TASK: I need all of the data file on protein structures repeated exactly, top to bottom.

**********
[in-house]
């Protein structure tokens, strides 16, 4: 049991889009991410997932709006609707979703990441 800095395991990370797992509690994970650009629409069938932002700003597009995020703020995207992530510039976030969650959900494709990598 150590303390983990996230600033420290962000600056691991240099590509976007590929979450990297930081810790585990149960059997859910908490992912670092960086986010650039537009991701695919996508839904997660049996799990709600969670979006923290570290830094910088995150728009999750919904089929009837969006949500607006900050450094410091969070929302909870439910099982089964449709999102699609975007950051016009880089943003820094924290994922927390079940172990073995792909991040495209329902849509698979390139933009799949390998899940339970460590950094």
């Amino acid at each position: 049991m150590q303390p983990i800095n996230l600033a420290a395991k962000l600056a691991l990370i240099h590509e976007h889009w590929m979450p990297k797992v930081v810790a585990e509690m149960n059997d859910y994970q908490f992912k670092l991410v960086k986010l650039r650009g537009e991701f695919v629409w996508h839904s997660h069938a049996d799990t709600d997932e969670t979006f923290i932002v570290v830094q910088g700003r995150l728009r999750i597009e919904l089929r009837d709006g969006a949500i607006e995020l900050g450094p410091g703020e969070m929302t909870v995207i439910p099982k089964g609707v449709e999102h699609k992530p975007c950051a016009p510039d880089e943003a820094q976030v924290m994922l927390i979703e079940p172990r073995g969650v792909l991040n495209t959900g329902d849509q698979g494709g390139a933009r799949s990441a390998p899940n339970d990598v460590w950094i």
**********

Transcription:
[in-house]
């Protein structure tokens, strides 16, 4: 049991889009991410997932709006609707979703990441 800095395991990370797992509690994970650009629409069938932002700003597009995020703020995207992530510039976030969650959900494709990598 150590303390983990996230600033420290962000600056691991240099590509976007590929979450990297930081810790585990149960059997859910908490992912670092960086986010650039537009991701695919996508839904997660049996799990709600969670979006923290570290830094910088995150728009999750919904089929009837969006949500607006900050450094410091969070929302909870439910099982089964449709999102699609975007950051016009880089943003820094924290994922927390079940172990073995792909991040495209329902849509698979390139933009799949390998899940339970460590950094």
């Amino acid at each position: 049991m150590q303390p983990i800095n996230l600033a420290a395991k962000l600056a691991l990370i240099h590509e976007h889009w590929m979450p990297k797992v930081v810790a585990e509690m149960n059997d859910y994970q908490f992912k670092l991410v960086k986010l650039r650009g537009e991701f695919v629409w996508h839904s997660h069938a049996d799990t709600d997932e969670t979006f923290i932002v570290v830094q910088g700003r995150l728009r999750i597009e919904l089929r009837d709006g969006a949500i607006e995020l900050g450094p410091g703020e969070m929302t909870v995207i439910p099982k089964g609707v449709e999102h699609k992530p975007c950051a016009p510039d880089e943003a820094q976030v924290m994922l927390i979703e079940p172990r073995g969650v792909l991040n495209t959900g329902d849509q698979g494709g390139a933009r799949s990441a390998p899940n339970d990598v460590w950094i």